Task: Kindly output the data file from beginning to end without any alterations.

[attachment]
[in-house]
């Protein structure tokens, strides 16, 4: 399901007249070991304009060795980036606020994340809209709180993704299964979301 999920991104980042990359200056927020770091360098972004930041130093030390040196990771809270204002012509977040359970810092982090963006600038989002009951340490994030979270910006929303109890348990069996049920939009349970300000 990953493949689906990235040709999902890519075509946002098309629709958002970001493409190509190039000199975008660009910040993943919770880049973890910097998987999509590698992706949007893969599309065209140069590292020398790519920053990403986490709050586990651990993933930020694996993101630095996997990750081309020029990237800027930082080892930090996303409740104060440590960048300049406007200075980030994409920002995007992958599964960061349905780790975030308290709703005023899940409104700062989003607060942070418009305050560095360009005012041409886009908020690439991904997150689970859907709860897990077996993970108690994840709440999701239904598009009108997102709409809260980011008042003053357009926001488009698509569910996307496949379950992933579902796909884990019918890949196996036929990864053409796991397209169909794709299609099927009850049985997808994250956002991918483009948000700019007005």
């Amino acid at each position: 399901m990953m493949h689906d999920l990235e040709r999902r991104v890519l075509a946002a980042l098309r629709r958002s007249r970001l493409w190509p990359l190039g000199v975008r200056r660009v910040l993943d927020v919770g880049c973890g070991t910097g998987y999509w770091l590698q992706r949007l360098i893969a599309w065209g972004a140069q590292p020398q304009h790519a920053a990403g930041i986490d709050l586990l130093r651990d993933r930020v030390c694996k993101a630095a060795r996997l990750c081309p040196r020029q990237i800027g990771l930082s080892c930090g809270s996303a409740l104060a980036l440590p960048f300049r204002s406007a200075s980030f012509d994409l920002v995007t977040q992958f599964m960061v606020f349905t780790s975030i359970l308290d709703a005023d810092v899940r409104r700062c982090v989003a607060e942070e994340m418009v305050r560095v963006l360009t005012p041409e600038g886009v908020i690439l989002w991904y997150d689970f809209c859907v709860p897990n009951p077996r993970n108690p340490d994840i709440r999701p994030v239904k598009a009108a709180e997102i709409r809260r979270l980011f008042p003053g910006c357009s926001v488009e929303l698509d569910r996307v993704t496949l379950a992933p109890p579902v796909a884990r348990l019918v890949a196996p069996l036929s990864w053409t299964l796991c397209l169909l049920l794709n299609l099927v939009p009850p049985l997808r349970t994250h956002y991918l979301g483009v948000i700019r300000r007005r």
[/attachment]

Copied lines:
[in-house]
């Protein structure tokens, strides 16, 4: 399901007249070991304009060795980036606020994340809209709180993704299964979301 999920991104980042990359200056927020770091360098972004930041130093030390040196990771809270204002012509977040359970810092982090963006600038989002009951340490994030979270910006929303109890348990069996049920939009349970300000 990953493949689906990235040709999902890519075509946002098309629709958002970001493409190509190039000199975008660009910040993943919770880049973890910097998987999509590698992706949007893969599309065209140069590292020398790519920053990403986490709050586990651990993933930020694996993101630095996997990750081309020029990237800027930082080892930090996303409740104060440590960048300049406007200075980030994409920002995007992958599964960061349905780790975030308290709703005023899940409104700062989003607060942070418009305050560095360009005012041409886009908020690439991904997150689970859907709860897990077996993970108690994840709440999701239904598009009108997102709409809260980011008042003053357009926001488009698509569910996307496949379950992933579902796909884990019918890949196996036929990864053409796991397209169909794709299609099927009850049985997808994250956002991918483009948000700019007005």
């Amino acid at each position: 399901m990953m493949h689906d999920l990235e040709r999902r991104v890519l075509a946002a980042l098309r629709r958002s007249r970001l493409w190509p990359l190039g000199v975008r200056r660009v910040l993943d927020v919770g880049c973890g070991t910097g998987y999509w770091l590698q992706r949007l360098i893969a599309w065209g972004a140069q590292p020398q304009h790519a920053a990403g930041i986490d709050l586990l130093r651990d993933r930020v030390c694996k993101a630095a060795r996997l990750c081309p040196r020029q990237i800027g990771l930082s080892c930090g809270s996303a409740l104060a980036l440590p960048f300049r204002s406007a200075s980030f012509d994409l920002v995007t977040q992958f599964m960061v606020f349905t780790s975030i359970l308290d709703a005023d810092v899940r409104r700062c982090v989003a607060e942070e994340m418009v305050r560095v963006l360009t005012p041409e600038g886009v908020i690439l989002w991904y997150d689970f809209c859907v709860p897990n009951p077996r993970n108690p340490d994840i709440r999701p994030v239904k598009a009108a709180e997102i709409r809260r979270l980011f008042p003053g910006c357009s926001v488009e929303l698509d569910r996307v993704t496949l379950a992933p109890p579902v796909a884990r348990l019918v890949a196996p069996l036929s990864w053409t299964l796991c397209l169909l049920l794709n299609l099927v939009p009850p049985l997808r349970t994250h956002y991918l979301g483009v948000i700019r300000r007005r």